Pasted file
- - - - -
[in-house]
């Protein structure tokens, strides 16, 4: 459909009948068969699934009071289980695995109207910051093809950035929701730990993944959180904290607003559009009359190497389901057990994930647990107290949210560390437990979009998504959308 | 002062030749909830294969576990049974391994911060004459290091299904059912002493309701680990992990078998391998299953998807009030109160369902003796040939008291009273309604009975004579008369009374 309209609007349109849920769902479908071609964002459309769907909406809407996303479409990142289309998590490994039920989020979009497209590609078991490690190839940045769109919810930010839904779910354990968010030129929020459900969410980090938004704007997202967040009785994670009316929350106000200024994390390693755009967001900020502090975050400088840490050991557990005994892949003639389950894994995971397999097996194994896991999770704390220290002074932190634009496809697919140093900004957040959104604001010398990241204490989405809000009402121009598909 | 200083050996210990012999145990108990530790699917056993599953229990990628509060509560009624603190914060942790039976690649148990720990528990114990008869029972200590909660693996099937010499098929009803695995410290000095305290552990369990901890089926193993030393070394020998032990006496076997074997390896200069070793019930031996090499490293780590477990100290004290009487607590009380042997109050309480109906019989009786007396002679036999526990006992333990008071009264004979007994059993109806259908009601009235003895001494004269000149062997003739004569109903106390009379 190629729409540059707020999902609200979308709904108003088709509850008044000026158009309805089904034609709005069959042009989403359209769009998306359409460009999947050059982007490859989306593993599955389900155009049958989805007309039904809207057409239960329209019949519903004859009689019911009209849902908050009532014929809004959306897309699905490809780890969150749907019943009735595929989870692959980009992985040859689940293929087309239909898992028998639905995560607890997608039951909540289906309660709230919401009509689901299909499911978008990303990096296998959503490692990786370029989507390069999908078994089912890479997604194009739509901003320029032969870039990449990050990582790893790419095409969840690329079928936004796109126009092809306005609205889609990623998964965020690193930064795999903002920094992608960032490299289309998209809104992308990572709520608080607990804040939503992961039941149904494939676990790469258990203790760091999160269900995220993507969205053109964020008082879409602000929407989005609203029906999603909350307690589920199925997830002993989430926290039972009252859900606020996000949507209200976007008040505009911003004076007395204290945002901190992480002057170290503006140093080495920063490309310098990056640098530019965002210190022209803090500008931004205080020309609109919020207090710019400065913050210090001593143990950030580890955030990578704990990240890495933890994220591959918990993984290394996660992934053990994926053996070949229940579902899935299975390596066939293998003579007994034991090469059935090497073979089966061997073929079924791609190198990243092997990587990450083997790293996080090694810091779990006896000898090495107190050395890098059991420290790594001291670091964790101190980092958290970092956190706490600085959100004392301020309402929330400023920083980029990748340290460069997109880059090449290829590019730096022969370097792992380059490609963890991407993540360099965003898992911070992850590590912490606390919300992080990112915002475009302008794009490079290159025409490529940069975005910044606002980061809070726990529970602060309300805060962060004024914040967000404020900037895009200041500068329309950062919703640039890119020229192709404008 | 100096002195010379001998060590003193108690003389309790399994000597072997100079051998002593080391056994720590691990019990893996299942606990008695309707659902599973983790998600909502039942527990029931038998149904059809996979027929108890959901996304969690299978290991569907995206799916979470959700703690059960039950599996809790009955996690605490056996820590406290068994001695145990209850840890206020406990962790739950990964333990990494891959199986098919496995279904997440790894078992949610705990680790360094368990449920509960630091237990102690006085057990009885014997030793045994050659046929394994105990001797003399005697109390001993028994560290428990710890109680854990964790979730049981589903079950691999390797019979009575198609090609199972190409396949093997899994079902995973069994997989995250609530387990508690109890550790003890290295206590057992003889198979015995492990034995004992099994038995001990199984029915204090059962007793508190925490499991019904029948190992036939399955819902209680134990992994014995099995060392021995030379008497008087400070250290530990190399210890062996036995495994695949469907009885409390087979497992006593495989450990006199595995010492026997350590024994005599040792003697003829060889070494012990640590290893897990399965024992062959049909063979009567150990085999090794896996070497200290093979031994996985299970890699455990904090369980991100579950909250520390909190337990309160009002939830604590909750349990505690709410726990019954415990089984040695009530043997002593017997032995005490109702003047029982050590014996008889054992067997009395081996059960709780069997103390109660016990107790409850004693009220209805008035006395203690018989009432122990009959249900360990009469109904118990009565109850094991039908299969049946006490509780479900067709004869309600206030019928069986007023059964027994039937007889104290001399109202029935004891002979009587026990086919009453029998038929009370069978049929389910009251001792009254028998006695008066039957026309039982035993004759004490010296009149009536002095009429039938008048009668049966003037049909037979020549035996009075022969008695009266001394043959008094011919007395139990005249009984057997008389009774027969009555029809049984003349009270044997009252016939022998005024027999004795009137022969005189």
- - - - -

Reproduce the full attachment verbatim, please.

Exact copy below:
[in-house]
């Protein structure tokens, strides 16, 4: 459909009948068969699934009071289980695995109207910051093809950035929701730990993944959180904290607003559009009359190497389901057990994930647990107290949210560390437990979009998504959308 | 002062030749909830294969576990049974391994911060004459290091299904059912002493309701680990992990078998391998299953998807009030109160369902003796040939008291009273309604009975004579008369009374 309209609007349109849920769902479908071609964002459309769907909406809407996303479409990142289309998590490994039920989020979009497209590609078991490690190839940045769109919810930010839904779910354990968010030129929020459900969410980090938004704007997202967040009785994670009316929350106000200024994390390693755009967001900020502090975050400088840490050991557990005994892949003639389950894994995971397999097996194994896991999770704390220290002074932190634009496809697919140093900004957040959104604001010398990241204490989405809000009402121009598909 | 200083050996210990012999145990108990530790699917056993599953229990990628509060509560009624603190914060942790039976690649148990720990528990114990008869029972200590909660693996099937010499098929009803695995410290000095305290552990369990901890089926193993030393070394020998032990006496076997074997390896200069070793019930031996090499490293780590477990100290004290009487607590009380042997109050309480109906019989009786007396002679036999526990006992333990008071009264004979007994059993109806259908009601009235003895001494004269000149062997003739004569109903106390009379 190629729409540059707020999902609200979308709904108003088709509850008044000026158009309805089904034609709005069959042009989403359209769009998306359409460009999947050059982007490859989306593993599955389900155009049958989805007309039904809207057409239960329209019949519903004859009689019911009209849902908050009532014929809004959306897309699905490809780890969150749907019943009735595929989870692959980009992985040859689940293929087309239909898992028998639905995560607890997608039951909540289906309660709230919401009509689901299909499911978008990303990096296998959503490692990786370029989507390069999908078994089912890479997604194009739509901003320029032969870039990449990050990582790893790419095409969840690329079928936004796109126009092809306005609205889609990623998964965020690193930064795999903002920094992608960032490299289309998209809104992308990572709520608080607990804040939503992961039941149904494939676990790469258990203790760091999160269900995220993507969205053109964020008082879409602000929407989005609203029906999603909350307690589920199925997830002993989430926290039972009252859900606020996000949507209200976007008040505009911003004076007395204290945002901190992480002057170290503006140093080495920063490309310098990056640098530019965002210190022209803090500008931004205080020309609109919020207090710019400065913050210090001593143990950030580890955030990578704990990240890495933890994220591959918990993984290394996660992934053990994926053996070949229940579902899935299975390596066939293998003579007994034991090469059935090497073979089966061997073929079924791609190198990243092997990587990450083997790293996080090694810091779990006896000898090495107190050395890098059991420290790594001291670091964790101190980092958290970092956190706490600085959100004392301020309402929330400023920083980029990748340290460069997109880059090449290829590019730096022969370097792992380059490609963890991407993540360099965003898992911070992850590590912490606390919300992080990112915002475009302008794009490079290159025409490529940069975005910044606002980061809070726990529970602060309300805060962060004024914040967000404020900037895009200041500068329309950062919703640039890119020229192709404008 | 100096002195010379001998060590003193108690003389309790399994000597072997100079051998002593080391056994720590691990019990893996299942606990008695309707659902599973983790998600909502039942527990029931038998149904059809996979027929108890959901996304969690299978290991569907995206799916979470959700703690059960039950599996809790009955996690605490056996820590406290068994001695145990209850840890206020406990962790739950990964333990990494891959199986098919496995279904997440790894078992949610705990680790360094368990449920509960630091237990102690006085057990009885014997030793045994050659046929394994105990001797003399005697109390001993028994560290428990710890109680854990964790979730049981589903079950691999390797019979009575198609090609199972190409396949093997899994079902995973069994997989995250609530387990508690109890550790003890290295206590057992003889198979015995492990034995004992099994038995001990199984029915204090059962007793508190925490499991019904029948190992036939399955819902209680134990992994014995099995060392021995030379008497008087400070250290530990190399210890062996036995495994695949469907009885409390087979497992006593495989450990006199595995010492026997350590024994005599040792003697003829060889070494012990640590290893897990399965024992062959049909063979009567150990085999090794896996070497200290093979031994996985299970890699455990904090369980991100579950909250520390909190337990309160009002939830604590909750349990505690709410726990019954415990089984040695009530043997002593017997032995005490109702003047029982050590014996008889054992067997009395081996059960709780069997103390109660016990107790409850004693009220209805008035006395203690018989009432122990009959249900360990009469109904118990009565109850094991039908299969049946006490509780479900067709004869309600206030019928069986007023059964027994039937007889104290001399109202029935004891002979009587026990086919009453029998038929009370069978049929389910009251001792009254028998006695008066039957026309039982035993004759004490010296009149009536002095009429039938008048009668049966003037049909037979020549035996009075022969008695009266001394043959008094011919007395139990005249009984057997008389009774027969009555029809049984003349009270044997009252016939022998005024027999004795009137022969005189």